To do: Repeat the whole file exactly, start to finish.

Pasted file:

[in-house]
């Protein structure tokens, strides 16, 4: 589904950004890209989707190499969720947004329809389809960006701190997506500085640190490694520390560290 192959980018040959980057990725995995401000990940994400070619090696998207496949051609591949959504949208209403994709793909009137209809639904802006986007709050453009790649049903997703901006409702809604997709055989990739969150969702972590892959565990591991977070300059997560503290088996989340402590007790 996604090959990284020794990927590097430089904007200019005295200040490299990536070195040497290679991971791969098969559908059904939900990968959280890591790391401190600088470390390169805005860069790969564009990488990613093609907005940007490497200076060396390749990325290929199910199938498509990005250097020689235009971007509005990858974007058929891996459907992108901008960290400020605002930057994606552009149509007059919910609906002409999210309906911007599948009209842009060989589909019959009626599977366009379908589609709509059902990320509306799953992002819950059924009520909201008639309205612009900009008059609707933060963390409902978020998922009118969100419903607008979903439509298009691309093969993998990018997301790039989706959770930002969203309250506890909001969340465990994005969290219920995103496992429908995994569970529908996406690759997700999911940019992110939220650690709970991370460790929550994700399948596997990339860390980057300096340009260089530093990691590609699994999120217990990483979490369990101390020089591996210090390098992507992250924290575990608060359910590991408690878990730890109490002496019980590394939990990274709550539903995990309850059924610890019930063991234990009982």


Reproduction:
[in-house]
């Protein structure tokens, strides 16, 4: 589904950004890209989707190499969720947004329809389809960006701190997506500085640190490694520390560290 192959980018040959980057990725995995401000990940994400070619090696998207496949051609591949959504949208209403994709793909009137209809639904802006986007709050453009790649049903997703901006409702809604997709055989990739969150969702972590892959565990591991977070300059997560503290088996989340402590007790 996604090959990284020794990927590097430089904007200019005295200040490299990536070195040497290679991971791969098969559908059904939900990968959280890591790391401190600088470390390169805005860069790969564009990488990613093609907005940007490497200076060396390749990325290929199910199938498509990005250097020689235009971007509005990858974007058929891996459907992108901008960290400020605002930057994606552009149509007059919910609906002409999210309906911007599948009209842009060989589909019959009626599977366009379908589609709509059902990320509306799953992002819950059924009520909201008639309205612009900009008059609707933060963390409902978020998922009118969100419903607008979903439509298009691309093969993998990018997301790039989706959770930002969203309250506890909001969340465990994005969290219920995103496992429908995994569970529908996406690759997700999911940019992110939220650690709970991370460790929550994700399948596997990339860390980057300096340009260089530093990691590609699994999120217990990483979490369990101390020089591996210090390098992507992250924290575990608060359910590991408690878990730890109490002496019980590394939990990274709550539903995990309850059924610890019930063991234990009982």